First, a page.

You Can Change Schizophrenia’s Name, But the Stigma Will Be the Same

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Bill MacPhee, the publisher of SZ Magazine (formerly known as Schizophrenia Digest), has just launched a campaign to change the name of schizophrenia in order to, as he says, “stop stigma.” The name change suggestion is not new, but what is different is his proposal to change the name to MacPhee Syndrome.

Mr. MacPhee argues, “When people hear the word ‘schizophrenia’ they think the worst. They research the word and find the media reference people like James Holmes the Colorado movie shooter or John Hinckley who shot president Reagan.” He goes on to say that when people think of schizophrenia, they never think of someone like him. Mr. MacPhee does have schizophrenia, but he is also the publisher of Magpie Media in Fort Erie, Ont., and a man with a wife and three kids.

by Marvin Ross, Huffington Post

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Comments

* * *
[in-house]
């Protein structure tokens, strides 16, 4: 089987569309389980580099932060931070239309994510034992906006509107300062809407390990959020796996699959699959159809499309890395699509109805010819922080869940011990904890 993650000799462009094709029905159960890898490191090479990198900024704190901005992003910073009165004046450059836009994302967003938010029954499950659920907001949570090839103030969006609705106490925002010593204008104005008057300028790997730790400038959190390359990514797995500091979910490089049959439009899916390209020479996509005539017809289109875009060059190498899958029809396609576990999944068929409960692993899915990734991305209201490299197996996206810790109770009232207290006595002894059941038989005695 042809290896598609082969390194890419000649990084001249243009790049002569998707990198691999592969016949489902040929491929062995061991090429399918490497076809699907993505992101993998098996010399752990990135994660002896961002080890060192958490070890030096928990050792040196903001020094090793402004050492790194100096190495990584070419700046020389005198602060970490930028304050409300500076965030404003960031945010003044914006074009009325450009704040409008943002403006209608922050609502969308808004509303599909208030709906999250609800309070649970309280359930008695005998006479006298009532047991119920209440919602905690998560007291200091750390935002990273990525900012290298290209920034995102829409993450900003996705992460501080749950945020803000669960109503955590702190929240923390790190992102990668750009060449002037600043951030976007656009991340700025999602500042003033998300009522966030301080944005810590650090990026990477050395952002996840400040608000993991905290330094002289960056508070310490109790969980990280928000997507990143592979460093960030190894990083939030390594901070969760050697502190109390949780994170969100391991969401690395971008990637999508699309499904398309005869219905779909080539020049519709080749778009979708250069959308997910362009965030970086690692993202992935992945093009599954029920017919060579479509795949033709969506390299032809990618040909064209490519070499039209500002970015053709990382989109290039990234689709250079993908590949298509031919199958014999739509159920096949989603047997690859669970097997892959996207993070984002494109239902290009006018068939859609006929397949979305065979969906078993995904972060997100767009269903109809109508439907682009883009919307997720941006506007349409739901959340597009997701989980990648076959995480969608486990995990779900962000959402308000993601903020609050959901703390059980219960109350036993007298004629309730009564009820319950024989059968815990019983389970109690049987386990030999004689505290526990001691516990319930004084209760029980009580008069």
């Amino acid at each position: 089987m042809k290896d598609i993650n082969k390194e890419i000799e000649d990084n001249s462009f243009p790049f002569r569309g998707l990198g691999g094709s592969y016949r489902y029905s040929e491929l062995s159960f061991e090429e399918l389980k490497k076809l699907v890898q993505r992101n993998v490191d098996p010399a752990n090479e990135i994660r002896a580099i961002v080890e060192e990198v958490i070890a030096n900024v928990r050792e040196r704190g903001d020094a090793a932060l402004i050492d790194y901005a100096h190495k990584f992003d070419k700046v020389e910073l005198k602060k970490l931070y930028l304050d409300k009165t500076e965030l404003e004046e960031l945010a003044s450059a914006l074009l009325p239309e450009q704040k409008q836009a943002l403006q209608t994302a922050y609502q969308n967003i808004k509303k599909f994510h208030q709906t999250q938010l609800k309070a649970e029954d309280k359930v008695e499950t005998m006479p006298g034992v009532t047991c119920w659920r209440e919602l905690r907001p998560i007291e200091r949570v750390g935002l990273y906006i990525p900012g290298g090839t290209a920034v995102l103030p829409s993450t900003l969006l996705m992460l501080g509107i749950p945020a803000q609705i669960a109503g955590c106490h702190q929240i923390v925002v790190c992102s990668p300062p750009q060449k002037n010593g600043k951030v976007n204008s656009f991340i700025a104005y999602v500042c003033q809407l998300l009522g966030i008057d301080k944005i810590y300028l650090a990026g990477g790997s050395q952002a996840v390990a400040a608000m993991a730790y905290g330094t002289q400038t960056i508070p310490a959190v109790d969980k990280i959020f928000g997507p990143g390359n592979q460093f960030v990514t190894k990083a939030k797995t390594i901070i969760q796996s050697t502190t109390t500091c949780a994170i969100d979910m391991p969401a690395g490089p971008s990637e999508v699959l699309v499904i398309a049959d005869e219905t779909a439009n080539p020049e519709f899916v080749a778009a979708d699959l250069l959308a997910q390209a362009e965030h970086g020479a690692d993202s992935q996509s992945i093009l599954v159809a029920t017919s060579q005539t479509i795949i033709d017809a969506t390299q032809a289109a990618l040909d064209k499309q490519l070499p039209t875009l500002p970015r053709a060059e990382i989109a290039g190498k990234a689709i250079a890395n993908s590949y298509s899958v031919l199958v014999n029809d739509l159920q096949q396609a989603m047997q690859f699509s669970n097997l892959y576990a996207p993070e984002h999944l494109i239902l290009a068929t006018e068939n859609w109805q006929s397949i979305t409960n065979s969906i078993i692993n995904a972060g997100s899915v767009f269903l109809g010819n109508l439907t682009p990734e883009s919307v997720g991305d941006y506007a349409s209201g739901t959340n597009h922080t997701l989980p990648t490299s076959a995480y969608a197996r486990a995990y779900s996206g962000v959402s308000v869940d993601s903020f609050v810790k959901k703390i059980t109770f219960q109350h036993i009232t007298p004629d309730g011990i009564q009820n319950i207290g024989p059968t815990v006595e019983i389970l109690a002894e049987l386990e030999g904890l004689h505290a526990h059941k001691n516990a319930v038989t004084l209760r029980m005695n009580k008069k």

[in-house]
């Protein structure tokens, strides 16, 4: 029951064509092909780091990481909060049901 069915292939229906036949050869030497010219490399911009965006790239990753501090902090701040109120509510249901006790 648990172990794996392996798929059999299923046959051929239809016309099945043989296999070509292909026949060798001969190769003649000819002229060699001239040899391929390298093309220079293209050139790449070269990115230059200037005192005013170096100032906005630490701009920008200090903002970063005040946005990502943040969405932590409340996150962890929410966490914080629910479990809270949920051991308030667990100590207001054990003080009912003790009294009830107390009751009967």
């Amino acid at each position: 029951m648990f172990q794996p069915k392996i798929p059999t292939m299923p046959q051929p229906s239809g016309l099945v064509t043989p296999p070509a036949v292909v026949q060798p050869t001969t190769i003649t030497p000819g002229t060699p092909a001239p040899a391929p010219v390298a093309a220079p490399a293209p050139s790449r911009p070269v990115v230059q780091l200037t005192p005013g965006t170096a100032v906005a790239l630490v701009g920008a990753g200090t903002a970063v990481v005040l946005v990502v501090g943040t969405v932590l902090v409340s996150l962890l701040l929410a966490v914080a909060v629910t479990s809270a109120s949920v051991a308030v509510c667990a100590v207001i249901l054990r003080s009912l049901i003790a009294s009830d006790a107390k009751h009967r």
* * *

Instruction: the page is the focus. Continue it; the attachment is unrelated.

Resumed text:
1. I’m in support regarding the need of a more accurate, palatable name for the illness of Schizophrenia, which is usually mispronounced…where’s the ‘t’? A Psychiatrist who talked on the radio decades ago correctly pronounced it, initially calling my attention to this. I wince when I hear it mispronounced, along with the ‘many’ times the word is misused in common, and not so uncommon, i.e. formal language, such as things inaccurately being described as ‘schizophrenic’. I’ve brought this to the attention of a number of speakers at various functions, reaction being surprise that they were misusing the word. Put yourself in ‘their’ shoes to see what it feels like. Bipolar used to be known as ‘Manic Depression’, an emotionally charged name, so with Schizophrenia. The challenges of those diagnosed are monumental and we can minimize, or ideally eliminate, the one called ‘stigma’ by supporting efforts to more accurately name it. This need is long overdue. I support Bill MacPhee in his commendable efforts to support those diagnosed, and particularly to educate the public about the illness. He’s been there, he knows, and is taking appropriate action on behalf of those diagnosed.

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